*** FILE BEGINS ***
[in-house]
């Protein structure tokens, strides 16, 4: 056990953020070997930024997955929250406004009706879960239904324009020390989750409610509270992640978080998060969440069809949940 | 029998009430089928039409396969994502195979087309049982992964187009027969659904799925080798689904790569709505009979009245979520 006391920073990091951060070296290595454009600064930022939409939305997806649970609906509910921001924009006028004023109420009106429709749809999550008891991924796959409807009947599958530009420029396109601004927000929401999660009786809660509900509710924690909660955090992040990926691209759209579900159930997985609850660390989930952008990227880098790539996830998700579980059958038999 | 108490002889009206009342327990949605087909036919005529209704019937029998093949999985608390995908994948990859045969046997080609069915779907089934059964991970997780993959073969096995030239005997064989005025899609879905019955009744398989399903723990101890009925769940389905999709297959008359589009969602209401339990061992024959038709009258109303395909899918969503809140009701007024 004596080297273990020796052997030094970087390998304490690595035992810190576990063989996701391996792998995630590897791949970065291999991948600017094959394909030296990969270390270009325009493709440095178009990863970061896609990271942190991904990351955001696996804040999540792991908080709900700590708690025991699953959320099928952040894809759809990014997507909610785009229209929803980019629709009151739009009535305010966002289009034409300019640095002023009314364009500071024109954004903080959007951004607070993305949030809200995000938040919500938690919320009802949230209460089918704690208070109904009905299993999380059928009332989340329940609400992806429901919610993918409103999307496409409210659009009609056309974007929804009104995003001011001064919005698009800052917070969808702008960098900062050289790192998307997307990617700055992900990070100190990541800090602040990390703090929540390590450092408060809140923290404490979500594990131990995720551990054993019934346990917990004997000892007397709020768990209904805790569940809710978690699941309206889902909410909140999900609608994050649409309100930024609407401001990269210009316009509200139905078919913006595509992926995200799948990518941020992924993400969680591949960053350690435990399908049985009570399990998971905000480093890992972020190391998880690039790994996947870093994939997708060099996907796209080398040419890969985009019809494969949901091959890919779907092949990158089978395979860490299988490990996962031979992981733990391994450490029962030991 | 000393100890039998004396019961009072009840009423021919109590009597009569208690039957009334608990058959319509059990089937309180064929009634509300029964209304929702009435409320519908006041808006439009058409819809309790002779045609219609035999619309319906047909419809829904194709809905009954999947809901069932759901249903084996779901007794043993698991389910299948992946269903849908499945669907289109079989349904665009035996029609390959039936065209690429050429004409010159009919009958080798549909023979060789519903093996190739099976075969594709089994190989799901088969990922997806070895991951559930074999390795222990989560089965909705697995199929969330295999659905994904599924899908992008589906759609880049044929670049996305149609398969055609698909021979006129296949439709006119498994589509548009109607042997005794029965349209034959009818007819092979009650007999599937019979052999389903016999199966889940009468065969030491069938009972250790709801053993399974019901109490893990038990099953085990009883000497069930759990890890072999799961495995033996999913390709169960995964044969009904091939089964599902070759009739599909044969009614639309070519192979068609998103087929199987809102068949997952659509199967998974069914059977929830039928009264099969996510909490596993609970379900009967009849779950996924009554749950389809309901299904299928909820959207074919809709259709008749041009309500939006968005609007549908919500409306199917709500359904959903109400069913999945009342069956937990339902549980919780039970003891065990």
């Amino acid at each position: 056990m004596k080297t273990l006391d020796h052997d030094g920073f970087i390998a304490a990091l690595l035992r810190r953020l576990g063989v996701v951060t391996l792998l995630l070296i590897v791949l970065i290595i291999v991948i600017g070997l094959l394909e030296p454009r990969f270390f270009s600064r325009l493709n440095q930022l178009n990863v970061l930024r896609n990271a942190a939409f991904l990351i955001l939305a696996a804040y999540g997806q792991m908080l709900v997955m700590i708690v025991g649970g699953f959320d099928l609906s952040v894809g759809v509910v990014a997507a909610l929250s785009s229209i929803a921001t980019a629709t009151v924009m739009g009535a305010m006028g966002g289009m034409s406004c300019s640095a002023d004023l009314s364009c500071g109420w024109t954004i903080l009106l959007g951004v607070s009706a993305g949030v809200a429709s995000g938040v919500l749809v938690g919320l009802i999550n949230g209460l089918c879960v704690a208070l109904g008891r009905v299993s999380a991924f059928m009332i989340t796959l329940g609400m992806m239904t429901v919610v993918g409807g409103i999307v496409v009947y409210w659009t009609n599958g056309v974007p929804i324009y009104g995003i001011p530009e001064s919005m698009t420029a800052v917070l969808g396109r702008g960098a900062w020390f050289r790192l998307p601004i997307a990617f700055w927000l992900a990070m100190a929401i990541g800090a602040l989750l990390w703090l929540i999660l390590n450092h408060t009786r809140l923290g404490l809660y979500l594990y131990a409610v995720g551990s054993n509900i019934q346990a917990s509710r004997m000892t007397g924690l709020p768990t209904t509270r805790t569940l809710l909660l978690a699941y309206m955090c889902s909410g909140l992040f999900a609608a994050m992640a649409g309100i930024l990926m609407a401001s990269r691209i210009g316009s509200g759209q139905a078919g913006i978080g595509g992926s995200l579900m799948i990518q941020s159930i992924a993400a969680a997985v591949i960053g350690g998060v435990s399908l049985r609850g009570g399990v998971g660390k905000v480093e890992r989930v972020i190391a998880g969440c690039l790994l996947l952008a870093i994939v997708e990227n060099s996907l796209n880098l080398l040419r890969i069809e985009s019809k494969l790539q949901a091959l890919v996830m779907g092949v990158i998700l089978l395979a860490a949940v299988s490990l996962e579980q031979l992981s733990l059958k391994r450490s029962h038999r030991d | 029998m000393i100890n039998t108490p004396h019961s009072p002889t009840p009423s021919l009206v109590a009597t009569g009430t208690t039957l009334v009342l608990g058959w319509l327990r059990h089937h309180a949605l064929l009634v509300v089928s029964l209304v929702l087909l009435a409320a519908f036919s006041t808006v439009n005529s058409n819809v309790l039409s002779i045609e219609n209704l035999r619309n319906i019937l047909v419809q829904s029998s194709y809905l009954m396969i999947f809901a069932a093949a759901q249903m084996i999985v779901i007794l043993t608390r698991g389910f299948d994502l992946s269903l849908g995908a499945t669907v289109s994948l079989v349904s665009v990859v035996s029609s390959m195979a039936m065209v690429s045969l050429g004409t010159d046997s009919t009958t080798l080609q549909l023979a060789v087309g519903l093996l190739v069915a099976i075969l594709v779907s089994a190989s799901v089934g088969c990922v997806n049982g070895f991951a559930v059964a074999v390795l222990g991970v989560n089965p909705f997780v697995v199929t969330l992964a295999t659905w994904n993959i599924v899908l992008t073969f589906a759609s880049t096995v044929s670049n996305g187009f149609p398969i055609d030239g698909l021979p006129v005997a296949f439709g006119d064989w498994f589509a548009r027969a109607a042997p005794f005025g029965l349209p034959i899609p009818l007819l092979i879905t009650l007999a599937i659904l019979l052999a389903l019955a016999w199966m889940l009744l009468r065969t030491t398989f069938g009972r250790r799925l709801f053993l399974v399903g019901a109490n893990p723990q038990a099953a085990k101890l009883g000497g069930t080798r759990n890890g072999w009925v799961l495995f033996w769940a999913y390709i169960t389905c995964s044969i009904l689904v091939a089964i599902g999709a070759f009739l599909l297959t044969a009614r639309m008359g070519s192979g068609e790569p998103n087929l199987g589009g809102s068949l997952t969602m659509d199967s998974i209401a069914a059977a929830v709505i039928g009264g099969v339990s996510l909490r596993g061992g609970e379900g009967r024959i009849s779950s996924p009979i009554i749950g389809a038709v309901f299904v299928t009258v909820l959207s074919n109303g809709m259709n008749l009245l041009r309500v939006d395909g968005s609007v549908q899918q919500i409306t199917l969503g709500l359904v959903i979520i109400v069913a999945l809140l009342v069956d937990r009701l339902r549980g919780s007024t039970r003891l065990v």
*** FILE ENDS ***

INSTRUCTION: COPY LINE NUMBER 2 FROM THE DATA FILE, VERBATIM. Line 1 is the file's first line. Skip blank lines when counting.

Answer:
């Protein structure tokens, strides 16, 4: 056990953020070997930024997955929250406004009706879960239904324009020390989750409610509270992640978080998060969440069809949940 | 029998009430089928039409396969994502195979087309049982992964187009027969659904799925080798689904790569709505009979009245979520 006391920073990091951060070296290595454009600064930022939409939305997806649970609906509910921001924009006028004023109420009106429709749809999550008891991924796959409807009947599958530009420029396109601004927000929401999660009786809660509900509710924690909660955090992040990926691209759209579900159930997985609850660390989930952008990227880098790539996830998700579980059958038999 | 108490002889009206009342327990949605087909036919005529209704019937029998093949999985608390995908994948990859045969046997080609069915779907089934059964991970997780993959073969096995030239005997064989005025899609879905019955009744398989399903723990101890009925769940389905999709297959008359589009969602209401339990061992024959038709009258109303395909899918969503809140009701007024 004596080297273990020796052997030094970087390998304490690595035992810190576990063989996701391996792998995630590897791949970065291999991948600017094959394909030296990969270390270009325009493709440095178009990863970061896609990271942190991904990351955001696996804040999540792991908080709900700590708690025991699953959320099928952040894809759809990014997507909610785009229209929803980019629709009151739009009535305010966002289009034409300019640095002023009314364009500071024109954004903080959007951004607070993305949030809200995000938040919500938690919320009802949230209460089918704690208070109904009905299993999380059928009332989340329940609400992806429901919610993918409103999307496409409210659009009609056309974007929804009104995003001011001064919005698009800052917070969808702008960098900062050289790192998307997307990617700055992900990070100190990541800090602040990390703090929540390590450092408060809140923290404490979500594990131990995720551990054993019934346990917990004997000892007397709020768990209904805790569940809710978690699941309206889902909410909140999900609608994050649409309100930024609407401001990269210009316009509200139905078919913006595509992926995200799948990518941020992924993400969680591949960053350690435990399908049985009570399990998971905000480093890992972020190391998880690039790994996947870093994939997708060099996907796209080398040419890969985009019809494969949901091959890919779907092949990158089978395979860490299988490990996962031979992981733990391994450490029962030991 | 000393100890039998004396019961009072009840009423021919109590009597009569208690039957009334608990058959319509059990089937309180064929009634509300029964209304929702009435409320519908006041808006439009058409819809309790002779045609219609035999619309319906047909419809829904194709809905009954999947809901069932759901249903084996779901007794043993698991389910299948992946269903849908499945669907289109079989349904665009035996029609390959039936065209690429050429004409010159009919009958080798549909023979060789519903093996190739099976075969594709089994190989799901088969990922997806070895991951559930074999390795222990989560089965909705697995199929969330295999659905994904599924899908992008589906759609880049044929670049996305149609398969055609698909021979006129296949439709006119498994589509548009109607042997005794029965349209034959009818007819092979009650007999599937019979052999389903016999199966889940009468065969030491069938009972250790709801053993399974019901109490893990038990099953085990009883000497069930759990890890072999799961495995033996999913390709169960995964044969009904091939089964599902070759009739599909044969009614639309070519192979068609998103087929199987809102068949997952659509199967998974069914059977929830039928009264099969996510909490596993609970379900009967009849779950996924009554749950389809309901299904299928909820959207074919809709259709008749041009309500939006968005609007549908919500409306199917709500359904959903109400069913999945009342069956937990339902549980919780039970003891065990």